According to the Solar Energy Industries Association, solar installation has grown 33 percent every year during the last decade. This is due to a combination of tax incentives and growing energy demand. It also has to do with federal and state policies that now make solar the cheapest energy source available.
If you live in California and are considering a solar installation, you may have heard of a policy, NEM 3.0, that raises some concerns. There is a lot of information out there, and not all of it is accurate or trustworthy.
Keep reading to learn more about the NEM 3.0 status and how it impacts the solar industry. It will give you a clear picture of what you can expect so that you can have full confidence that your solar installation project will yield all the advantages you expect.
What Is NEM 3.0?
Net Energy Metering (NEM) 3.0 is an amendment proposed by the California Public Utilities Commission (CPUC) at the end of 2021. According to CPUC, the goal of all these changes was to generate revenue for public service programs in the state.
The original NEM 3.0 proposal would reduce payments going to rooftop solar customers for the extra power their systems generated. This is what is called “net metering.” It also would have added a monthly fee of $8 per kilowatt (kW) of solar capacity.
NEM 3.0 would eliminate the benefit of TOU rate plans as recognized with the current net metering plans. While its not eliminating the benefits current NEM and NEM 2.0 customers are receiving, part of the new preliminary approval is that 5 years will be removed from the grandfather period. Currently, anyone moving to solar is grandfathered in to NEM 2.0 for 20 years, but the preliminary decision suggests the removal of 5 of these years.
The original NEM 3.0 proposal also would have required new customers to install dual-register meters. These measure import and export of power in real-time. Besides the cost of installation, these can be problematic because they are not always reliable.
How Would NEM 3.0 Impact Residential Solar?
With a focus on the state’s two largest utilities—Pacific Gas and Electric and Southern California Edison—analyses revealed that net metering payback periods for residential solar projects would more than double if NEM 3.0 went into effect. The increase would be from the current 5-6 years to 14-15 years or more.
In general, NEM 3.0 would make customers less likely to invest in solar installation and adversely hurt solar retailers. Some reporting warned that the tariffs could cut the state’s residential solar market in half in the first few years.
It is easy to see how this would have far-reaching effects on renewable energy production in the state. A conservative estimate would be 2.4 gigawatts (GW) in demand reduction in residential solar through 2026, or a 36 percent decrease.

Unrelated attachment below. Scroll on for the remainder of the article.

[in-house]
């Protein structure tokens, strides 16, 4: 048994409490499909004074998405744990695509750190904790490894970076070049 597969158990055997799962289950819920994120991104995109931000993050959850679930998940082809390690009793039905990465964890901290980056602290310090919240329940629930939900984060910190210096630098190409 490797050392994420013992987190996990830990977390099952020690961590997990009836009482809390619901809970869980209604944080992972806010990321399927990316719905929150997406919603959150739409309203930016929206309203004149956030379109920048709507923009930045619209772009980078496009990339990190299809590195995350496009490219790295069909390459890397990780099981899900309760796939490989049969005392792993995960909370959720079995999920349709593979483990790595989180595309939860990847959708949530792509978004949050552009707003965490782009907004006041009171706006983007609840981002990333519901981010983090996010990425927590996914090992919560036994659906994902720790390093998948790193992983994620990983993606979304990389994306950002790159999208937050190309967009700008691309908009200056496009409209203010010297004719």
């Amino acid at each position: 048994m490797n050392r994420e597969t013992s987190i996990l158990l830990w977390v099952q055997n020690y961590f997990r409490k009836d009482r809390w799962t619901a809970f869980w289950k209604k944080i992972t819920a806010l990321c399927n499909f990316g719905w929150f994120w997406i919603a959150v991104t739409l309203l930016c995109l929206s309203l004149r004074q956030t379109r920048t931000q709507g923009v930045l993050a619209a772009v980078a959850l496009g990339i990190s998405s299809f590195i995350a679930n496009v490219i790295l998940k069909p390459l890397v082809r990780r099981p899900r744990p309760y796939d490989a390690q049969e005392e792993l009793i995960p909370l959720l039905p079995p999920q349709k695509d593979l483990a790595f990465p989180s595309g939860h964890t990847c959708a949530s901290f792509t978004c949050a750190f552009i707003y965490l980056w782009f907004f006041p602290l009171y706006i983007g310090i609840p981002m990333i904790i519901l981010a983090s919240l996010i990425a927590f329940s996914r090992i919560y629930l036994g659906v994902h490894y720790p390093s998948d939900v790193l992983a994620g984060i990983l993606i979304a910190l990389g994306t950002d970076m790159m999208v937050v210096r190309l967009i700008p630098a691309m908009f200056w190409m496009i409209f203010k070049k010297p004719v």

What Is the Status of NEM 3.0?
Due to public backlash and concerns expressed by the solar industry, renewable energy advocates, customers, and businesses, a vote on the proposal scheduled for late January was delayed. In February, CPUC opened public comment on the measure.
During that time, more than a hundred government officials, including mayors, and both city and county council members, all signed a petition to oppose the adoption of NEM 3.0. Hundreds of businesses and organizations joined the opposition effort as well.
The public comment period that ended on June 24. CPUC is currently reviewing comments and can issue a decision any day. CPUC rules state that a proposed decision must be released within 90 days of the close of record, which in the NEM proceeding was July 1st.
NEM 3.0 has not been approved, although it is reasonable to believe it will be. As of August 1, CPUC continues to debate this issue and has not issued a final ruling. A revised preliminary decision is expected no later than September 29th.
One light at the end of the tunnel is that, once they do, it is expected that customers will have 120 days from the NEM 3.0 effective date to sign “interconnection agreements.” These will guarantee that they operate under NEM 2.0 policies for at least 15 years.
Also, even with the implementation of NEM 3.0, solar is still a very good investment in California. While the timelines for realizing benefits could look different in the future, there are options for mitigating the negative consequences of these changes (like installing battery storage). The important thing is for customers to be fully educated going into the installation process.
Learn More About the Implications of NEM 3.0
Now that you understand the history of NEM 3.0 and what to expect going forward, you can determine if solar panel installation is right for you. Be sure to work with a reputable installer who will give you all the information you need to make an informed decision.
At Solar Bill Review, our goal is to ensure you are informed and comfortable with every step of the solar installation process, from the initial consultation of your home to permitting and beyond. Reach out to us today to learn more about our services or to schedule a free consultation.